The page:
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Question and Flour Problems (Extensograph and Alveograph; Guten Index and Glutomatic)

1.What is measured in an Extensograph and an Alveograph?
These instruments measure the resistance of a dough to extension under controlled conditions. The shape of the curve shows the energy input (E in the Extensogram, W in the Alveogram). Different dough properties (short, normal, soft) and different protein levels (low, normal, high) are recorded.

2. How can the effect of flour improvers be measured rheologically?
Of course baking tests are the analytical method for determining the nature and amount of the flour improvers to be added in the long term.

But extensogram data, especially, react extremely sensitively to all additives whose effects result from reactions with the proteins in the gluten. It was on the basis of such data that the theory of the Rheological Optimum was established and became acknowledged throughout the world. It gives concrete information on which flour improvers can be used to achieve which changes in the properties of the dough.

3. What is the difference between the Extensograph and the Alveograph?
So far the Alveograph method assumes the addition of a constant amount of water, which naturally results in doughs with different consistencies. The Extensograph method is based on doughs of equal consistency, since the optimum amount of water to be added has to be determined previously in the Farinograph. In the Alveograph the rheological effects of doughs can only be determined to a very limited extent under the present standard conditions.

But by extending the dough resting times it is possible to acquire as much valid information as with the Extensograph.

4. Can the effects of vital wheat gluten be detected with the Extensogrpah?
Since vital wheat glutens from different sources may have a noticeable influence on the viscoelastic properties of wheat doughs, their effect is also visible in the Extensogram. However, it must be taken into account that the behaviour of an isolated wet gluten and a rehydrated dried gluten is different when they are used alone from their behaviour in a natural combination with starch, pentosans, lipids and other constituents of the dough.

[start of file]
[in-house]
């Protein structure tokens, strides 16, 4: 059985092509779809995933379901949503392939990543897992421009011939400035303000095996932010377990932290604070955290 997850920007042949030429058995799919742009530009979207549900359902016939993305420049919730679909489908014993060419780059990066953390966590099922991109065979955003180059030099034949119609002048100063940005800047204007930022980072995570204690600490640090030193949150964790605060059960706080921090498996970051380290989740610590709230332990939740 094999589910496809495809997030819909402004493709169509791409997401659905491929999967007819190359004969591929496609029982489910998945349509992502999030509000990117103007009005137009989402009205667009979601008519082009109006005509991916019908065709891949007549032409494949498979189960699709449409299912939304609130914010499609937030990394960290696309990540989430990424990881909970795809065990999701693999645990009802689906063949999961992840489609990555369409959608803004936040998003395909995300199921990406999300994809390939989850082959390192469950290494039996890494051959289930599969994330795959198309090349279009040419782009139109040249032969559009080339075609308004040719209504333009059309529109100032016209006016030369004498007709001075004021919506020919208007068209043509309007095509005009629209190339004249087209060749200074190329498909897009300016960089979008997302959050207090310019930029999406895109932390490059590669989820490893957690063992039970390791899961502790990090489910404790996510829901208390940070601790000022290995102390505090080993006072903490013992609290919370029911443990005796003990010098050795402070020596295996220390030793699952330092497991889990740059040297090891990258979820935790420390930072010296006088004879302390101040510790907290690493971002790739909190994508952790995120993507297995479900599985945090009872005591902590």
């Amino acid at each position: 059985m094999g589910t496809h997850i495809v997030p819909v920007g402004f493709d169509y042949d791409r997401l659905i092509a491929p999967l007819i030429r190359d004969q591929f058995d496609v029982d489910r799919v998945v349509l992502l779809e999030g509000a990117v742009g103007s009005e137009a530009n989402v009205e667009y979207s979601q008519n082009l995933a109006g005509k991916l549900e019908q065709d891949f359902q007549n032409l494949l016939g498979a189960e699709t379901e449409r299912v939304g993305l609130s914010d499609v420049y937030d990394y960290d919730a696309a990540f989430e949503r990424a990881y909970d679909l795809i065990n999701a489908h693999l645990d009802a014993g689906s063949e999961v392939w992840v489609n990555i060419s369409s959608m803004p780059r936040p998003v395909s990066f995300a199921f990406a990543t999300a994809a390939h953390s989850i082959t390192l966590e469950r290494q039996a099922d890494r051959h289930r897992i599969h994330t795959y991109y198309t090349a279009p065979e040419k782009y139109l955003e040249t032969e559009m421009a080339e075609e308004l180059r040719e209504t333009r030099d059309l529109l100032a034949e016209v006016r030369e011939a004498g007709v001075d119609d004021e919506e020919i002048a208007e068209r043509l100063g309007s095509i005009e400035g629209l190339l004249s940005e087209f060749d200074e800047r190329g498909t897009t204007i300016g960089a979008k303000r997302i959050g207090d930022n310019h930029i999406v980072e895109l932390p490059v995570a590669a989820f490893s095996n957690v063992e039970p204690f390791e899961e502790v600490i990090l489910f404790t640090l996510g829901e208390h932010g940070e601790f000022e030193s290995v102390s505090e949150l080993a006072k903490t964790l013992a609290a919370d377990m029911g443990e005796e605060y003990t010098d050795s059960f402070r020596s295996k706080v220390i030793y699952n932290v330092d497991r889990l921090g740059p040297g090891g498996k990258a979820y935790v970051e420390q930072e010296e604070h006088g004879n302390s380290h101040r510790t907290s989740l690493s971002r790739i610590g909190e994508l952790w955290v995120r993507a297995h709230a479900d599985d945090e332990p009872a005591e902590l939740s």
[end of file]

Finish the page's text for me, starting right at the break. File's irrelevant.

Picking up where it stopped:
5. What shape should the Extensogram have to indicate good bread baking properties?
The area below the curve should be high, the ratio of resistance to extensibility should be approx. 1.5 – 3.0.

6. Can the correlation between the Alveogram and the baking results be improved?
Yes, within certain limits. The water addition rate should be flexible, i.e. according to the needs of the flour.

Furthermore, a pressure-relaxation test has been recommended, where the airflow suddenly stops and the relaxation of the bubble is measured.

Guten Index and Glutomatic
1.What information does the Gluten Index provide?
The more residue is left in the sieve of the centrifuge, the firmer is the gluten. Firm glutens usually result in more stable doughs with a high volume yields a Gluten Index > 85 is desirable.

2. Although we find 36% wet gluten with the Glutomatic, the baking properties are not satisfactory. How is this possible?
Several reasons should be considered :
.There are wheat varieties, for instance feed wheat, that contain quite a large amount of gluten but have poor baking performance.
.A lack of enzymes can be another reason. Check the Falling Number.
.Also check for insect or heat damage by gluten extraction and/or rheological tests, e.g. Extensogram.

3. Our in-house test results by Glutomatic wash meet the bare minimum specification. However, customers using the hand wash method have found the gluten quality to be too low and to cause greater wastage and thus a smaller quantity. What may the reason be?
Depending on whether the gluten washed out by hand is
a.Short and crumbly, or
b. rather weak and even slimy,

you may be facing a problem of heat damage or bug damage. Both seem to be fairly common with Indian wheat at times. As you know, heat damage would also be indicated by rather high Falling Numbers, while bad cases of bug damage would yield a terrible Farinogram with the curve decreasing more sharply than it would even with most standard protease.

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